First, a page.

Sow Basil seeds, whatever variety, in individual plugs, one seed in each, one seed’s depth. This method of sowing will give you a large basil plant. Sow from mid May, preferably in June and also in July.
As soon as the seedling has two good leaves, and as soon as any roots show through the base of the pot, do not delay in potting the plant on. Pot on to a 7cm pot using John Innes No 1 type of compost mixed with multipurpose compost.
Grow on the Basil plant in full sun and as much warmth as possible. Water first thing in the morning onto the soil in the pot, without wetting the leaves. Check the watering every other day. Give adequate water, but do not waterlog. Never leave the pot standing in water. If you forget to water one morning, do not water in the evening, but wait until the next morning. Remember that Basil grows well in countries that do not have such a fall in temperature in the evening as the UK.
If growth slows down, feed once in this size pot, with a seaweed-based organic liquid fertiliser.
Pot on finally to a large pot of 23cm diameter, slightly smaller for Greek Basil. Use a John Innes No 2 type of compost mixed with multipurpose compost.
If there is no danger of a late frost, harden off the plant by placing it outside during the day, and bringing it in at night. Repeat this for 4 to 5 days. Place permanently outside from mid June onwards. Find a sunny spot, completely sheltered from the wind, but not too close to a wall or a fence. Place the pot on a garden table or on another large pot upturned. This will ensure good drainage and will be above slug level. Basil grown outside in this way is not troubled by whitefly and is better ventilated than in a greenhouse.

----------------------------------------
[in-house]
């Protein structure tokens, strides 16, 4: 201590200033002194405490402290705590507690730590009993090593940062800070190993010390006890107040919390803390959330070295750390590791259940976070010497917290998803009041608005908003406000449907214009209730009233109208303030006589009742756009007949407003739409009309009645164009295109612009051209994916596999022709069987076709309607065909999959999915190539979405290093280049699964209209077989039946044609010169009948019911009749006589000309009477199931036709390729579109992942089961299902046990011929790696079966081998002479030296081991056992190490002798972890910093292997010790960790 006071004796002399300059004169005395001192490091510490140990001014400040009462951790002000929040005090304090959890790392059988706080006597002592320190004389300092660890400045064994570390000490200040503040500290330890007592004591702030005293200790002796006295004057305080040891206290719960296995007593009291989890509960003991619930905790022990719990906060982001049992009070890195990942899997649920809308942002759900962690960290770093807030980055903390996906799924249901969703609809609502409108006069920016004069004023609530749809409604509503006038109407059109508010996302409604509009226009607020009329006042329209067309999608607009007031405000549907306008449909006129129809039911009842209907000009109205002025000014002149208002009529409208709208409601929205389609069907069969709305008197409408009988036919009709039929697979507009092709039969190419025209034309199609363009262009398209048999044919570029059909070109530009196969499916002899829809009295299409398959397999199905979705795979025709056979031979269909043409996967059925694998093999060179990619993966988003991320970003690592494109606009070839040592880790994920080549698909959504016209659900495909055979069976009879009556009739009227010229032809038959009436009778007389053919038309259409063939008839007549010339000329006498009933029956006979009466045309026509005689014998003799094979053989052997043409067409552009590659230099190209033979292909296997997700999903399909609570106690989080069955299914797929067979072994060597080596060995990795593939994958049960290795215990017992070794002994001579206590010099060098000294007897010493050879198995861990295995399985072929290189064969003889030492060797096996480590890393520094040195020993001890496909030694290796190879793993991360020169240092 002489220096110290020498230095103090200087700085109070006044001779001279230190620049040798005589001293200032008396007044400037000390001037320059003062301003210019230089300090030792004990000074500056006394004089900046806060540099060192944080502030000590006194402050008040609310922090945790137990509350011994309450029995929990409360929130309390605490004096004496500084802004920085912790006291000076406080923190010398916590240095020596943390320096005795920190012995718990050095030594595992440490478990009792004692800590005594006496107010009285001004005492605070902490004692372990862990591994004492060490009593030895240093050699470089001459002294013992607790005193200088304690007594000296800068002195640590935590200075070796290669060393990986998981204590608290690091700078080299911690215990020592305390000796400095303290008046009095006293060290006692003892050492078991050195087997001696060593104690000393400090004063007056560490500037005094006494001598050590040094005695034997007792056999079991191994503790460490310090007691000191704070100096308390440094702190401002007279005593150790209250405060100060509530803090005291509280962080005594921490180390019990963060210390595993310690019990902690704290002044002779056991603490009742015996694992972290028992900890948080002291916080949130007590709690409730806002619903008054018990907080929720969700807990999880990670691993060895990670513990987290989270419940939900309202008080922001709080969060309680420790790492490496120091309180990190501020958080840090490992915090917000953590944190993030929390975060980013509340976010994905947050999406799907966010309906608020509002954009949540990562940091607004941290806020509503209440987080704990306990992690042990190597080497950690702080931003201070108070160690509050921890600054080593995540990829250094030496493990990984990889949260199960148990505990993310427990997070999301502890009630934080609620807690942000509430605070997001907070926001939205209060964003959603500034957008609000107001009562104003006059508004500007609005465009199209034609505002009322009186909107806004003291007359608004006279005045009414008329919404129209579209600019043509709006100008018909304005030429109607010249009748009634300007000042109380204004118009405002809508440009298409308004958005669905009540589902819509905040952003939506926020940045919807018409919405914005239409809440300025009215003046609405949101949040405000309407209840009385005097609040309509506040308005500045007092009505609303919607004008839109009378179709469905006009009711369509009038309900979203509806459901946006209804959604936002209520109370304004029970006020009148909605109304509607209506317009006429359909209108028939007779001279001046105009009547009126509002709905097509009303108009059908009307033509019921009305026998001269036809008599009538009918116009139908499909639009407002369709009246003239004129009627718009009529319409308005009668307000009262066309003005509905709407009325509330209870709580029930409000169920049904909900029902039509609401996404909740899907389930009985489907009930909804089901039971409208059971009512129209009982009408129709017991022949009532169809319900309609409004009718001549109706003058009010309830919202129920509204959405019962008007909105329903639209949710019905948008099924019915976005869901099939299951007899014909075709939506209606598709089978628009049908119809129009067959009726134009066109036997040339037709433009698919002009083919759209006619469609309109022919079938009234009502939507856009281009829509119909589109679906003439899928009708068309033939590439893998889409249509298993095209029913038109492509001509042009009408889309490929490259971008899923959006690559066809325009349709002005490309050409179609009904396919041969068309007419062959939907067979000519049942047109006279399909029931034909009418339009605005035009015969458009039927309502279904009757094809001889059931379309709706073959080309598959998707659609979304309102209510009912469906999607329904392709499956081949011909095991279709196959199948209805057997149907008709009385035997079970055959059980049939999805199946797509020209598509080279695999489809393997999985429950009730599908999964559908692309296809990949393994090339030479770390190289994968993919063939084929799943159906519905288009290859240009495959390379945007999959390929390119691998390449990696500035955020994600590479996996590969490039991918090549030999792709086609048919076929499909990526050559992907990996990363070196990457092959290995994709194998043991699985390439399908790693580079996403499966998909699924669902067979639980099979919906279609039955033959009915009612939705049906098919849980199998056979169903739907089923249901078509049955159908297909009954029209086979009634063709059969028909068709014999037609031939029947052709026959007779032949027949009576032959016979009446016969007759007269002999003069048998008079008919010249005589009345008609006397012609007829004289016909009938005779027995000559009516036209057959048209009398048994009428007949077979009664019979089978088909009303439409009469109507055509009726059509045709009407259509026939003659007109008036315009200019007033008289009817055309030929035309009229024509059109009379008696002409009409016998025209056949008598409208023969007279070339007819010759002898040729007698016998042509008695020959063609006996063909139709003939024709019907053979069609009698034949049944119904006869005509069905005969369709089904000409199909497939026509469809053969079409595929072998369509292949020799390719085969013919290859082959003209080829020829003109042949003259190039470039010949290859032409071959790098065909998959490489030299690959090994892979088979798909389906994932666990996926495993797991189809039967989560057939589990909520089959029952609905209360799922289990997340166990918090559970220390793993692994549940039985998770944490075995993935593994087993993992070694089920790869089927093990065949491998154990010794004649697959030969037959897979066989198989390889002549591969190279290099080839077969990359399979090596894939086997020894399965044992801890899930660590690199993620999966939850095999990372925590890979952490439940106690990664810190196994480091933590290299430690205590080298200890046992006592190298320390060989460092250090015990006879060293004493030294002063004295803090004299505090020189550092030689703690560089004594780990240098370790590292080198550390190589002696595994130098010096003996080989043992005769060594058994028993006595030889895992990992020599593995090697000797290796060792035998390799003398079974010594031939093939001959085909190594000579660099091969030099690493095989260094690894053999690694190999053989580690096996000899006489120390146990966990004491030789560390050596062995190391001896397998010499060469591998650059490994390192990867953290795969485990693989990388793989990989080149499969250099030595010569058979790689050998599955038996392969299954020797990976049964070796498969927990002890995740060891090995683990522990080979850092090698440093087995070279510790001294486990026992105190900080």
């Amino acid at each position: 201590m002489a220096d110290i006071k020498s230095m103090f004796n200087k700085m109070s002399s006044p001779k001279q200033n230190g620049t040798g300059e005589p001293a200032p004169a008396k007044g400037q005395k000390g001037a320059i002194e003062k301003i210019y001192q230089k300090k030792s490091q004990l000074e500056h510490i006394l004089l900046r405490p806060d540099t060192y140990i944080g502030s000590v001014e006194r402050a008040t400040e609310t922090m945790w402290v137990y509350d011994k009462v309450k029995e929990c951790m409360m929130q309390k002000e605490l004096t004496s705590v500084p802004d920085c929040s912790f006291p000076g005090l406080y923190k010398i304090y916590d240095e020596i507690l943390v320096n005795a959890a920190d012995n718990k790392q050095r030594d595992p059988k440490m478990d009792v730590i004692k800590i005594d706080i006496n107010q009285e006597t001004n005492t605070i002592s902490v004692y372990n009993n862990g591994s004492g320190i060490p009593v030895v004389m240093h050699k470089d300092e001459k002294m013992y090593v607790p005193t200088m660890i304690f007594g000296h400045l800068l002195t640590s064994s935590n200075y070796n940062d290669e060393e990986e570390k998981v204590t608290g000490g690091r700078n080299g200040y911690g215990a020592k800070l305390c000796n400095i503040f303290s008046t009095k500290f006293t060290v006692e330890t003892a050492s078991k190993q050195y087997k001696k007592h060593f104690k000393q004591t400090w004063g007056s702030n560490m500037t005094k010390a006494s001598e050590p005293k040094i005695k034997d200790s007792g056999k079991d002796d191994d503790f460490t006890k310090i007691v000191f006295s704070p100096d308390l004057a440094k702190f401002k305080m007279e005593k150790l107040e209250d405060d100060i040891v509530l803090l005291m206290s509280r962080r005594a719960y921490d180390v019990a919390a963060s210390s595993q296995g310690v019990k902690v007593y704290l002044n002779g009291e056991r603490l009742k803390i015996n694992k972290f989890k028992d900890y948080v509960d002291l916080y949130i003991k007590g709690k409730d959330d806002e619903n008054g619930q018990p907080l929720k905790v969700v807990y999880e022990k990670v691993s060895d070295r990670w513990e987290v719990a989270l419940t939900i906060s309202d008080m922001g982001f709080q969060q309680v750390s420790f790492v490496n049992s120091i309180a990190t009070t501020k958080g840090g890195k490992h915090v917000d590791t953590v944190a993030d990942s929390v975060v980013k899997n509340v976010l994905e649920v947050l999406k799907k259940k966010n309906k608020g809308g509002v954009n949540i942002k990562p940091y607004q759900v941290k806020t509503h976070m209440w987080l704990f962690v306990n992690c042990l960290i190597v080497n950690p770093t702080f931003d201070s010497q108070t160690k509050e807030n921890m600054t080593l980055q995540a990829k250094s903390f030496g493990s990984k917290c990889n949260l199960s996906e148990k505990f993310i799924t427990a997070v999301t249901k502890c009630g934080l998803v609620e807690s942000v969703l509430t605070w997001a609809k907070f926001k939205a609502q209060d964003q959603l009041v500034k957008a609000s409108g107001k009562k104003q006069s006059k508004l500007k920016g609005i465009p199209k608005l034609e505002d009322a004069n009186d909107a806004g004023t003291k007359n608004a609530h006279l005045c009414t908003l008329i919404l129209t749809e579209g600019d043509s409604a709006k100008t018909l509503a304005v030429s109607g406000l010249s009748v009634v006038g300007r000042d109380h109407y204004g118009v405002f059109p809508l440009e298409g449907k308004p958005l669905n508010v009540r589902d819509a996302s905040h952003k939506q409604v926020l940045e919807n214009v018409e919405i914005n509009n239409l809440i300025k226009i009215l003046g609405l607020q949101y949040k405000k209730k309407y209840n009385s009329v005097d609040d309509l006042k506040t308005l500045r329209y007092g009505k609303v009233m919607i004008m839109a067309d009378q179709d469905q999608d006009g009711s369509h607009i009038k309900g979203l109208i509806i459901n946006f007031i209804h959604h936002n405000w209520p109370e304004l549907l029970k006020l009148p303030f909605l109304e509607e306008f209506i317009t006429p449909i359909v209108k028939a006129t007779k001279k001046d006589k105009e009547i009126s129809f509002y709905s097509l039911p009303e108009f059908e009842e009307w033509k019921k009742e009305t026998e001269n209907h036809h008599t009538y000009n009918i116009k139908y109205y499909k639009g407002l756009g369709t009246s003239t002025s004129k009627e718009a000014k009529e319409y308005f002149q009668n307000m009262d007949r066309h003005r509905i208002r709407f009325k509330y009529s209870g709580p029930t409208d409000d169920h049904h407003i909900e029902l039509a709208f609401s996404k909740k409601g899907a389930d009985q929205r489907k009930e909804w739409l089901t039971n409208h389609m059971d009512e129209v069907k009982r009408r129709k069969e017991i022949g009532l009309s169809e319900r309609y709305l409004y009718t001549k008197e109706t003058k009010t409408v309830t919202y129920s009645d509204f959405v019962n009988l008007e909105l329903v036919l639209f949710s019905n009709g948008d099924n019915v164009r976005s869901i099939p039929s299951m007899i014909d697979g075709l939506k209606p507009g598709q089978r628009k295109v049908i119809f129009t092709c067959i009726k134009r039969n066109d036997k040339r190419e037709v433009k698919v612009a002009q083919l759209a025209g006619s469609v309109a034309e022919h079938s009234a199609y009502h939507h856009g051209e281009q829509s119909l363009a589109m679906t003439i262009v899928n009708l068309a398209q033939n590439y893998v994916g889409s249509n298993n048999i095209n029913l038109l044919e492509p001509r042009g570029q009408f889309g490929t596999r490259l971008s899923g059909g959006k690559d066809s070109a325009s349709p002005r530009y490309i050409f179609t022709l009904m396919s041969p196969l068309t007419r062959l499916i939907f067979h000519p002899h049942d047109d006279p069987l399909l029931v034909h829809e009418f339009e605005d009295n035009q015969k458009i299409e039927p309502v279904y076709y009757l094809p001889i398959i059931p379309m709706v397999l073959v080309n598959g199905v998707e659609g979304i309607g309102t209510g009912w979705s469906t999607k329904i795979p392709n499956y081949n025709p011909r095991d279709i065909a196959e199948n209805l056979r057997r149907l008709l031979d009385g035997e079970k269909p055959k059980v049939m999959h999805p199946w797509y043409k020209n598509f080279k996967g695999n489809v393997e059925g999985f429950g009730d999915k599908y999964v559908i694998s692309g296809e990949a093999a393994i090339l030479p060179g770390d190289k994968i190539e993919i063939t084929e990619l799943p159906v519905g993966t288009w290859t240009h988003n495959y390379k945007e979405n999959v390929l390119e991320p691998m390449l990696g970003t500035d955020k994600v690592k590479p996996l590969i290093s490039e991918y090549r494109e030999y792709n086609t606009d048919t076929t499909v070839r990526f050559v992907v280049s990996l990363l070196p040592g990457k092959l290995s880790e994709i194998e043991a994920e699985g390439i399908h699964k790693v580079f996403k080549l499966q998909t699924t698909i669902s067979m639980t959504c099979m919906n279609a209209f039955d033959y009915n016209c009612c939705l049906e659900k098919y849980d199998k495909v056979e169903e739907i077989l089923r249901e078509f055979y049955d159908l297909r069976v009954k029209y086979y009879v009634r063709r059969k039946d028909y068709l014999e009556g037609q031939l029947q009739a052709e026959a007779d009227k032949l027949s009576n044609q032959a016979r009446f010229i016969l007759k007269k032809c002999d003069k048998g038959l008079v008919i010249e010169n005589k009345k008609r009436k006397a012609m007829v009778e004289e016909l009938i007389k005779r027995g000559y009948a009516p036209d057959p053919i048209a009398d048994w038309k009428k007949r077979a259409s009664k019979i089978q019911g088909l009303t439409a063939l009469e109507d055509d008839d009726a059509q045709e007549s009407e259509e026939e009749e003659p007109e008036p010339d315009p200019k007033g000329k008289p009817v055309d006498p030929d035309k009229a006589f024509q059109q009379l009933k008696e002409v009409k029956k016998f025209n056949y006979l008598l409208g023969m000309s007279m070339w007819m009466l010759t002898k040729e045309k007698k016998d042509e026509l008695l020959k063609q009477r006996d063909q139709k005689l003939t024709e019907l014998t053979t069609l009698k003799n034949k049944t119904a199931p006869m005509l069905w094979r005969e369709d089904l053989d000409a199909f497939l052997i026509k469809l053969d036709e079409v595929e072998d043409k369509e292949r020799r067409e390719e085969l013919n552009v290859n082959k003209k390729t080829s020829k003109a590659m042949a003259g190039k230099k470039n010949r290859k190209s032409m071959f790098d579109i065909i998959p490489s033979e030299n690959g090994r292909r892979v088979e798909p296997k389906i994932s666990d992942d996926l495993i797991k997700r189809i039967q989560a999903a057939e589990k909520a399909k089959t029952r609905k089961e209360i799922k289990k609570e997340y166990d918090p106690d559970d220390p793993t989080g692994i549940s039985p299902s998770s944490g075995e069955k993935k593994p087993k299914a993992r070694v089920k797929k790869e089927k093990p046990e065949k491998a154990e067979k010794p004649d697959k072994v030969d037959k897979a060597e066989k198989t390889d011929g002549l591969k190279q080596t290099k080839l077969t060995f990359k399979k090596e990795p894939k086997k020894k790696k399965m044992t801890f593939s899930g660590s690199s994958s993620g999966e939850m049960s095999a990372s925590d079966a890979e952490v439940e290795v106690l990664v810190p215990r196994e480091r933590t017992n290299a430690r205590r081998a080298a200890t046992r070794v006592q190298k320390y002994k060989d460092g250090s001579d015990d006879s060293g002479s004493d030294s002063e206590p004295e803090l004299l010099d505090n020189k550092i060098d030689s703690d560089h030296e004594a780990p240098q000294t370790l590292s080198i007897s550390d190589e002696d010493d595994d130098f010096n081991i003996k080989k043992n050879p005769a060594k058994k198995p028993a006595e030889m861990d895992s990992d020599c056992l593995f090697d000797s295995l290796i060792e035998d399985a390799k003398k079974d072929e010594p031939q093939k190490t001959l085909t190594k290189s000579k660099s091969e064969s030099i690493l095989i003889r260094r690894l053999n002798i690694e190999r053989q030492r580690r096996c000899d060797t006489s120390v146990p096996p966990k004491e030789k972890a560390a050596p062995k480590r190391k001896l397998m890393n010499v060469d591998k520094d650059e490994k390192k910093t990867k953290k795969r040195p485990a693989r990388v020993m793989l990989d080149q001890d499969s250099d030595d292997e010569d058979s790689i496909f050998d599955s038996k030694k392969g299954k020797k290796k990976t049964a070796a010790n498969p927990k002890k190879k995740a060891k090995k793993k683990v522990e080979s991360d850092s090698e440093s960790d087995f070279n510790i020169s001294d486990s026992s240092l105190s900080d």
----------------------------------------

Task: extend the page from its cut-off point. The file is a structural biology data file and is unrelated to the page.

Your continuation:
Stop the Basil plant from flowering by harvesting often. Use scissors to snip whole sprigs from the tops of shoots, rather than pulling off individual leaves.
Water every other day depending on the weather. Keep harvesting and give a weekly organic seaweed feed.
At the end of September bring the Basil plant indoors and place it on a sunny windowsill. There should still be enough leaves to pick off it for another month. Basil is grown as an annual in the UK, so when it is finished with by November, put it on the compost heap, and start a Basil again the following spring. There are many different Basils to try with many different flavours for different dishes, but all require the same growing conditions.